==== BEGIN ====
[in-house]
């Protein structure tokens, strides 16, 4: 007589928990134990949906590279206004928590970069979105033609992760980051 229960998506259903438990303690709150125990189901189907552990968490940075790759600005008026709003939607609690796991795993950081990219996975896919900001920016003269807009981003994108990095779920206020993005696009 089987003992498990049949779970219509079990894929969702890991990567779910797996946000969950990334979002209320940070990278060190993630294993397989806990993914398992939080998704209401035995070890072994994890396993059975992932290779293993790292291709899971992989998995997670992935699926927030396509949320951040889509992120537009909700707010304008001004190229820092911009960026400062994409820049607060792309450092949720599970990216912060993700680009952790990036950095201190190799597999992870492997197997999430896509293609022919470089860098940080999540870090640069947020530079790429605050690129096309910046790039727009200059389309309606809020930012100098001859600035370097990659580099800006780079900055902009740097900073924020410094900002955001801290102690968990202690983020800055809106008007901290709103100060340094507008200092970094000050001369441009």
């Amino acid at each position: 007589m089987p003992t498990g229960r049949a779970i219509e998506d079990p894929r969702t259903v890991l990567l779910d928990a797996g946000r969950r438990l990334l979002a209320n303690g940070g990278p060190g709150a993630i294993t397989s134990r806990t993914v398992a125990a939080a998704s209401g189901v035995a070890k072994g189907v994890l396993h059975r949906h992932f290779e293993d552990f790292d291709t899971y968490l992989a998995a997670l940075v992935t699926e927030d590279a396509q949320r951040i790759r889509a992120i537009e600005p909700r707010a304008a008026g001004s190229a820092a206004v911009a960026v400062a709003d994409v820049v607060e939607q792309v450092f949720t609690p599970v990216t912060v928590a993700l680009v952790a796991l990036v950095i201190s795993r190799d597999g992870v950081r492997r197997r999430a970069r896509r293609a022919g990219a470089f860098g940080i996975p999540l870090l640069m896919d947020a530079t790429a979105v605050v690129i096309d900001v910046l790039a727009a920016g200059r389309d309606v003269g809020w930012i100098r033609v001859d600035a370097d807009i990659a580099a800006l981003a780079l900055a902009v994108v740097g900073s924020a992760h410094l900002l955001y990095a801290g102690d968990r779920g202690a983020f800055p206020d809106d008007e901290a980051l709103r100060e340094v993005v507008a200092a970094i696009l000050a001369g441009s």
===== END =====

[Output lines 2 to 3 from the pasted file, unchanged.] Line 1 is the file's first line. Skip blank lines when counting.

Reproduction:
């Protein structure tokens, strides 16, 4: 007589928990134990949906590279206004928590970069979105033609992760980051 229960998506259903438990303690709150125990189901189907552990968490940075790759600005008026709003939607609690796991795993950081990219996975896919900001920016003269807009981003994108990095779920206020993005696009 089987003992498990049949779970219509079990894929969702890991990567779910797996946000969950990334979002209320940070990278060190993630294993397989806990993914398992939080998704209401035995070890072994994890396993059975992932290779293993790292291709899971992989998995997670992935699926927030396509949320951040889509992120537009909700707010304008001004190229820092911009960026400062994409820049607060792309450092949720599970990216912060993700680009952790990036950095201190190799597999992870492997197997999430896509293609022919470089860098940080999540870090640069947020530079790429605050690129096309910046790039727009200059389309309606809020930012100098001859600035370097990659580099800006780079900055902009740097900073924020410094900002955001801290102690968990202690983020800055809106008007901290709103100060340094507008200092970094000050001369441009």
């Amino acid at each position: 007589m089987p003992t498990g229960r049949a779970i219509e998506d079990p894929r969702t259903v890991l990567l779910d928990a797996g946000r969950r438990l990334l979002a209320n303690g940070g990278p060190g709150a993630i294993t397989s134990r806990t993914v398992a125990a939080a998704s209401g189901v035995a070890k072994g189907v994890l396993h059975r949906h992932f290779e293993d552990f790292d291709t899971y968490l992989a998995a997670l940075v992935t699926e927030d590279a396509q949320r951040i790759r889509a992120i537009e600005p909700r707010a304008a008026g001004s190229a820092a206004v911009a960026v400062a709003d994409v820049v607060e939607q792309v450092f949720t609690p599970v990216t912060v928590a993700l680009v952790a796991l990036v950095i201190s795993r190799d597999g992870v950081r492997r197997r999430a970069r896509r293609a022919g990219a470089f860098g940080i996975p999540l870090l640069m896919d947020a530079t790429a979105v605050v690129i096309d900001v910046l790039a727009a920016g200059r389309d309606v003269g809020w930012i100098r033609v001859d600035a370097d807009i990659a580099a800006l981003a780079l900055a902009v994108v740097g900073s924020a992760h410094l900002l955001y990095a801290g102690d968990r779920g202690a983020f800055p206020d809106d008007e901290a980051l709103r100060e340094v993005v507008a200092a970094i696009l000050a001369g441009s």